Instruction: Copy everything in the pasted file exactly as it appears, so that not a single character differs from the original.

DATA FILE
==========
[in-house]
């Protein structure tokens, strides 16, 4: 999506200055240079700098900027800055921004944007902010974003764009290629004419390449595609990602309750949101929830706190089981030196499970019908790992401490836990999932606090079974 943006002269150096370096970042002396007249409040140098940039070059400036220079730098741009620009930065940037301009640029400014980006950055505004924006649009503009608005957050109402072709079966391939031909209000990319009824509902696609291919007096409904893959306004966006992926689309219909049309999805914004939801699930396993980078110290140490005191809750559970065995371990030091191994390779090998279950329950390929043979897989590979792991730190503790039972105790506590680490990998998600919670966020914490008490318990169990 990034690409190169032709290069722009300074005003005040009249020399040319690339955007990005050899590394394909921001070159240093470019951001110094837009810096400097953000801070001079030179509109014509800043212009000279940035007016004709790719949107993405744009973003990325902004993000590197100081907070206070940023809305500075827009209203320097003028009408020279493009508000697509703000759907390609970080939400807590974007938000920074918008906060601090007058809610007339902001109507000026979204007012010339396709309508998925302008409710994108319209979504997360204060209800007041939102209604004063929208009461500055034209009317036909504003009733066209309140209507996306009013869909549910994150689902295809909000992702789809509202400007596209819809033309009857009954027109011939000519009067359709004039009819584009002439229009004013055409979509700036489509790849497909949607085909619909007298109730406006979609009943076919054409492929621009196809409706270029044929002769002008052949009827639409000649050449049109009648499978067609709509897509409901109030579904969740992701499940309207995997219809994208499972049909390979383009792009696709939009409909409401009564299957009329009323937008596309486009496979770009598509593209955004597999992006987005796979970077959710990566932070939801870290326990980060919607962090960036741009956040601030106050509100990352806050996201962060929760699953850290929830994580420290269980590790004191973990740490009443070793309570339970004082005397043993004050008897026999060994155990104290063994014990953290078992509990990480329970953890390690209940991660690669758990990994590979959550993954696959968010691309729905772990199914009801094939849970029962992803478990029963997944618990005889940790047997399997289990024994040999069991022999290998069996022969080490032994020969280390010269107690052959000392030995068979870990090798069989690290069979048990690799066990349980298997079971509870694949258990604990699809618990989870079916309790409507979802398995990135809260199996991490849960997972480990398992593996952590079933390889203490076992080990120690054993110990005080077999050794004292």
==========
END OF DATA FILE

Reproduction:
[in-house]
């Protein structure tokens, strides 16, 4: 999506200055240079700098900027800055921004944007902010974003764009290629004419390449595609990602309750949101929830706190089981030196499970019908790992401490836990999932606090079974 943006002269150096370096970042002396007249409040140098940039070059400036220079730098741009620009930065940037301009640029400014980006950055505004924006649009503009608005957050109402072709079966391939031909209000990319009824509902696609291919007096409904893959306004966006992926689309219909049309999805914004939801699930396993980078110290140490005191809750559970065995371990030091191994390779090998279950329950390929043979897989590979792991730190503790039972105790506590680490990998998600919670966020914490008490318990169990 990034690409190169032709290069722009300074005003005040009249020399040319690339955007990005050899590394394909921001070159240093470019951001110094837009810096400097953000801070001079030179509109014509800043212009000279940035007016004709790719949107993405744009973003990325902004993000590197100081907070206070940023809305500075827009209203320097003028009408020279493009508000697509703000759907390609970080939400807590974007938000920074918008906060601090007058809610007339902001109507000026979204007012010339396709309508998925302008409710994108319209979504997360204060209800007041939102209604004063929208009461500055034209009317036909504003009733066209309140209507996306009013869909549910994150689902295809909000992702789809509202400007596209819809033309009857009954027109011939000519009067359709004039009819584009002439229009004013055409979509700036489509790849497909949607085909619909007298109730406006979609009943076919054409492929621009196809409706270029044929002769002008052949009827639409000649050449049109009648499978067609709509897509409901109030579904969740992701499940309207995997219809994208499972049909390979383009792009696709939009409909409401009564299957009329009323937008596309486009496979770009598509593209955004597999992006987005796979970077959710990566932070939801870290326990980060919607962090960036741009956040601030106050509100990352806050996201962060929760699953850290929830994580420290269980590790004191973990740490009443070793309570339970004082005397043993004050008897026999060994155990104290063994014990953290078992509990990480329970953890390690209940991660690669758990990994590979959550993954696959968010691309729905772990199914009801094939849970029962992803478990029963997944618990005889940790047997399997289990024994040999069991022999290998069996022969080490032994020969280390010269107690052959000392030995068979870990090798069989690290069979048990690799066990349980298997079971509870694949258990604990699809618990989870079916309790409507979802398995990135809260199996991490849960997972480990398992593996952590079933390889203490076992080990120690054993110990005080077999050794004292």